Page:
Back to Living Real Change

The difference between pastured and industrial chickens

When you buy chicken at the grocery store, how do you decide which one is right for you? Do you read the labels on the packaging? Or do you simply choose the chicken that looks the best?

Jenni Harris, a fifth-generation farmer at White Oak Pastures, explains why it’s important to truly understand the differences in the poultry you are buying.

“The only way to trust your food source is to know the production practices of the farmer that you support,” says Harris. “It’s a marketer’s job to make their product appealing. And in doing so, full transparency isn’t necessarily required. So you want to be careful in knowing exactly who your farmer is.”

Understanding product labels

The farmer’s production practices are often included on the product label, though they can often be confusing and misleading. The following list describes terms commonly found on labels:

  •          Cage-free- can still be housed with hundreds of thousands of other hens
  •          Free-range- does not specify how long they spend outside or how much space they have
  •          Pasture-raised- hens roam freely outdoors, forage for food
  •          Organic- does not mean “certified” organic, which is guaranteed to be antibiotic-free

Pasture-raised chicken vs. industrial chicken

Pasture-raised chickens are allowed to roam freely outdoors. And their diets are inconsistent, as they eat bugs and grubs during the spring, but supplement with grain in the fall when bugs are less abundant.

Industrial chickens are often housed with thousands of other chickens and fed a diet of genetically engineered corn and soybeans. They are also given antibiotics to prevent the spread of illnesses.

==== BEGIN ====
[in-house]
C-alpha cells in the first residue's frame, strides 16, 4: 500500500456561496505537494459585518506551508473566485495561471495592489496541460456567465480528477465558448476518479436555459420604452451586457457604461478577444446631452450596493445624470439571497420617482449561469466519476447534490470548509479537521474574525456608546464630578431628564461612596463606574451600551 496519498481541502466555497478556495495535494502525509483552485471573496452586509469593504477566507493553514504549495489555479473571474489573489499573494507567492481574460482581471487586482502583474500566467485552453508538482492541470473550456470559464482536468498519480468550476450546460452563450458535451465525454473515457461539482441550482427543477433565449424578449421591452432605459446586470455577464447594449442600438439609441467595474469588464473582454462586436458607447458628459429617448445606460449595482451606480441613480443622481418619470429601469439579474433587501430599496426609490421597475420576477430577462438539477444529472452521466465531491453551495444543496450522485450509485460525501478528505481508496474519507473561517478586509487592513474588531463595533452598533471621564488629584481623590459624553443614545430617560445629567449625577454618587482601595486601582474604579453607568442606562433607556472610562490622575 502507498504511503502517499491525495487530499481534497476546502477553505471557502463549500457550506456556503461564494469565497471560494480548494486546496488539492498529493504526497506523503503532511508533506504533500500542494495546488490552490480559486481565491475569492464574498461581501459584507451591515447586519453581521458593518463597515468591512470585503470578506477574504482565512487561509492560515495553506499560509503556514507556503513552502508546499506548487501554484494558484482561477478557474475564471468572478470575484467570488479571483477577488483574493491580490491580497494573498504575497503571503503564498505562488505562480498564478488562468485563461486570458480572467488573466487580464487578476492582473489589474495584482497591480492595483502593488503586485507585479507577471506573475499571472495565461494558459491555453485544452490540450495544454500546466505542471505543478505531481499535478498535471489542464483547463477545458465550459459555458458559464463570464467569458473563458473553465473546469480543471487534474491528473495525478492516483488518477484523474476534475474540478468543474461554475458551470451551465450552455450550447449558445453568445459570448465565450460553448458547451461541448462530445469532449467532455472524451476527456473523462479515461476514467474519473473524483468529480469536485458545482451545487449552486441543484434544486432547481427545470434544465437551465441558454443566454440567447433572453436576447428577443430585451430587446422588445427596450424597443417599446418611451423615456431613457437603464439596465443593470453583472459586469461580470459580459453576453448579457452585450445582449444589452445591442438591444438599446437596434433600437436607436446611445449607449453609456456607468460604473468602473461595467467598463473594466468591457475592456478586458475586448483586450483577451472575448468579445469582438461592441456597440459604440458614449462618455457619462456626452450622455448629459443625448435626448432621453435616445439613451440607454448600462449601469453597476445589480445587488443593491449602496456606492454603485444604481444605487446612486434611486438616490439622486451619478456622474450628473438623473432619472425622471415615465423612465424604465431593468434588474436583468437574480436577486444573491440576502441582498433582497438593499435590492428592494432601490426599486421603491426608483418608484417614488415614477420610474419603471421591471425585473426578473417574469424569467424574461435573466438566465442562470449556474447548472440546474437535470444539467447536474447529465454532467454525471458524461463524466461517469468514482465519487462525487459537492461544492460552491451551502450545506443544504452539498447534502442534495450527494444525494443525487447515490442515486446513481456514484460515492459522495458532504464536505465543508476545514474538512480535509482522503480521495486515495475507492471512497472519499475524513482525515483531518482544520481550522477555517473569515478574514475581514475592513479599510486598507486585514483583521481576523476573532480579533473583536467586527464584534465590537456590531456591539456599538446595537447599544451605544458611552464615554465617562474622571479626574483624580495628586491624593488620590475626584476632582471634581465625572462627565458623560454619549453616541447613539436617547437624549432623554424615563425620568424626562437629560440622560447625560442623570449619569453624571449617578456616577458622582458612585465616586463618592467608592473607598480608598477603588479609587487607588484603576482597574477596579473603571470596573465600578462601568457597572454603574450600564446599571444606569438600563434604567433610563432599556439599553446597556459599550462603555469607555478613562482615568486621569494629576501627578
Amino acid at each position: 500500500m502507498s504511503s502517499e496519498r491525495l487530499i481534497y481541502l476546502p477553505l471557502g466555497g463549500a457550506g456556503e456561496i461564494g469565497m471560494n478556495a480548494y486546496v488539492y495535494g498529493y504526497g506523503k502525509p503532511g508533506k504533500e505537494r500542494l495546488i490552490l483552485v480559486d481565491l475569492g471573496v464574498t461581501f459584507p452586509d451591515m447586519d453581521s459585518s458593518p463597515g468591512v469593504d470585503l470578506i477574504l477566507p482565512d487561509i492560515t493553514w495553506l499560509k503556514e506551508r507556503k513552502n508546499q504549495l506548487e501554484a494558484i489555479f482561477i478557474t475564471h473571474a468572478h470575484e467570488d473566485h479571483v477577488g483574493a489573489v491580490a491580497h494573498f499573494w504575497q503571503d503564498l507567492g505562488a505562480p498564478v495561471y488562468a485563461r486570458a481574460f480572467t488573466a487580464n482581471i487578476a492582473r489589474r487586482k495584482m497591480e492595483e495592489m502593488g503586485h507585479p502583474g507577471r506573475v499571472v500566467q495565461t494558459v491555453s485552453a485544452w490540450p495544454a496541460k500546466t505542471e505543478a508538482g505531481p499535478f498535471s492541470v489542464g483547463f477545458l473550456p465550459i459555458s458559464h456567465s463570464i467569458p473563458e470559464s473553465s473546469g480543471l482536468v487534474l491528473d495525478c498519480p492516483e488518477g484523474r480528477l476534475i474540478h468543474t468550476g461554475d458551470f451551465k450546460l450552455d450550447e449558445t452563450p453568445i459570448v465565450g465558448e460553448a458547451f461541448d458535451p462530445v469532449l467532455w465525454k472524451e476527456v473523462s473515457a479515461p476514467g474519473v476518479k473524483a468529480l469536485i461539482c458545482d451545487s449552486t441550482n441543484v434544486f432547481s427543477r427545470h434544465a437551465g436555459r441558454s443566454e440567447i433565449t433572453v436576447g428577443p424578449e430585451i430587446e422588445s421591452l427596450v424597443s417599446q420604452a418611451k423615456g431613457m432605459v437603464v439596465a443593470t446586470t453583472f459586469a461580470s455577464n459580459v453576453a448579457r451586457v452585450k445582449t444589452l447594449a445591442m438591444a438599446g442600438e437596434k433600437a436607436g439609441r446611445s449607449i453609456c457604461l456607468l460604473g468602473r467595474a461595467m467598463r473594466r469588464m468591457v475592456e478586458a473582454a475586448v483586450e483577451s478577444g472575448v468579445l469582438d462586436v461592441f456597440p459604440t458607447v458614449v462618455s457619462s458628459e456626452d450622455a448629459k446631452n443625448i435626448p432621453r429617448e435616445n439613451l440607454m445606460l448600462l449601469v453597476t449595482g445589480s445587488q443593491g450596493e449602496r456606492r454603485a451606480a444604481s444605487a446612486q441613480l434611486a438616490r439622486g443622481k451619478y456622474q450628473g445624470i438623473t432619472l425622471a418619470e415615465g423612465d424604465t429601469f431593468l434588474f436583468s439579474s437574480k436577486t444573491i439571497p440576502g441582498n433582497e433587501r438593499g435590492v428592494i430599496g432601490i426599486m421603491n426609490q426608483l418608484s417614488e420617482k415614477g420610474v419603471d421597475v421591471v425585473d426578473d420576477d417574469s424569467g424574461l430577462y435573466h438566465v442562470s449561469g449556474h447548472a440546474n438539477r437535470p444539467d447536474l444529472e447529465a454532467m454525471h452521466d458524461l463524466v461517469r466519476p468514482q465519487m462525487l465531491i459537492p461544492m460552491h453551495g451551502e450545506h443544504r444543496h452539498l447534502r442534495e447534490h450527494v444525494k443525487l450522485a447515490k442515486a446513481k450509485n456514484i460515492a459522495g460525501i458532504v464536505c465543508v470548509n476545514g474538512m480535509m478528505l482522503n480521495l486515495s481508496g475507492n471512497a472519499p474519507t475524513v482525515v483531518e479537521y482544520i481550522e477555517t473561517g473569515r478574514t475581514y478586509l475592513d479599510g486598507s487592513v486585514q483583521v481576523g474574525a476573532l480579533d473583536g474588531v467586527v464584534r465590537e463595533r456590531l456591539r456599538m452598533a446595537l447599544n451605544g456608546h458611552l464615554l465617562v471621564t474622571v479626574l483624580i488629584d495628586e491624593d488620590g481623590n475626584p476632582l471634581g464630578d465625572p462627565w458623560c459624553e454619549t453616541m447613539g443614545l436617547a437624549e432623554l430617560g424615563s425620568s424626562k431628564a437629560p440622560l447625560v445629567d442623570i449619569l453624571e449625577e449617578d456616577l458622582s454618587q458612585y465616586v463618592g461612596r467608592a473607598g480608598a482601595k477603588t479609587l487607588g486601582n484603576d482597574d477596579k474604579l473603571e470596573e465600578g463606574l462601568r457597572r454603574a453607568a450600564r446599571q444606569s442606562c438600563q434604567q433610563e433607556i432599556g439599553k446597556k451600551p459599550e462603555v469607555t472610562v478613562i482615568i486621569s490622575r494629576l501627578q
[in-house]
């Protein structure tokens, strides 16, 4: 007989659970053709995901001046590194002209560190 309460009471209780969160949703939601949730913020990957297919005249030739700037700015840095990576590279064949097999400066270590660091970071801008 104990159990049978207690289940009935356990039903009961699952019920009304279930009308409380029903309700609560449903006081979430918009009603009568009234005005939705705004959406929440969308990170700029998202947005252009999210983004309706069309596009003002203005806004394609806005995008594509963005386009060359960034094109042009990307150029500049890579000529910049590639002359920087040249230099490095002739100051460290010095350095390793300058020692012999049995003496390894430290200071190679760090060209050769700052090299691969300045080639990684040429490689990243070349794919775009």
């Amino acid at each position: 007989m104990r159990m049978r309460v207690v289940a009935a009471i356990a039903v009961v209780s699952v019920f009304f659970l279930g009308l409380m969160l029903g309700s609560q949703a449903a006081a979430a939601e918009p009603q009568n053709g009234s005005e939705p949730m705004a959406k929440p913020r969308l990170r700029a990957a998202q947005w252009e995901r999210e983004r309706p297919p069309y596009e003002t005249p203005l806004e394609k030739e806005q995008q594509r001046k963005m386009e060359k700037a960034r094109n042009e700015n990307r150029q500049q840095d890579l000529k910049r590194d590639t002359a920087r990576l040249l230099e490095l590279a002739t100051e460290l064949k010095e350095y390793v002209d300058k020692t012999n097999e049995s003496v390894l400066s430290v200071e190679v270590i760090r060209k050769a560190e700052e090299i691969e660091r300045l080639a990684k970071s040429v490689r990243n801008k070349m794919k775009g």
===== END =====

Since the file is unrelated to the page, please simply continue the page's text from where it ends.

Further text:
“You’ll notice at the grocery store that on industrial birds, the breasts are really large,” says Harris.  “It’s because, as consumers, we’ve all voted that boneless, skinless breasts are the best products on the market. For pastured birds, because they are moving around, exercising, getting nutrition, chasing their food and running from predators, they build more muscles in their legs. So they have smaller amount of breast meat, but larger legs and thighs.”

Choosing the right meat for your family is a personal choice. But it always helps to stay informed and understand what you are buying.

For more helpful, healthful nutrition facts, click here.

Need to make an appointment with a Piedmont physician? Save time, book online.


Related Stories

Schedule your appointment online

Piedmont App

Download the Piedmont Now app

  • Directions
  • Indoor Hospital Navigation
  • Find & Save Physicians
  • Online Scheduling

Download the app today!

Get the Piedmont Now on Google Play Get the Piedmont Now on iTunes App Store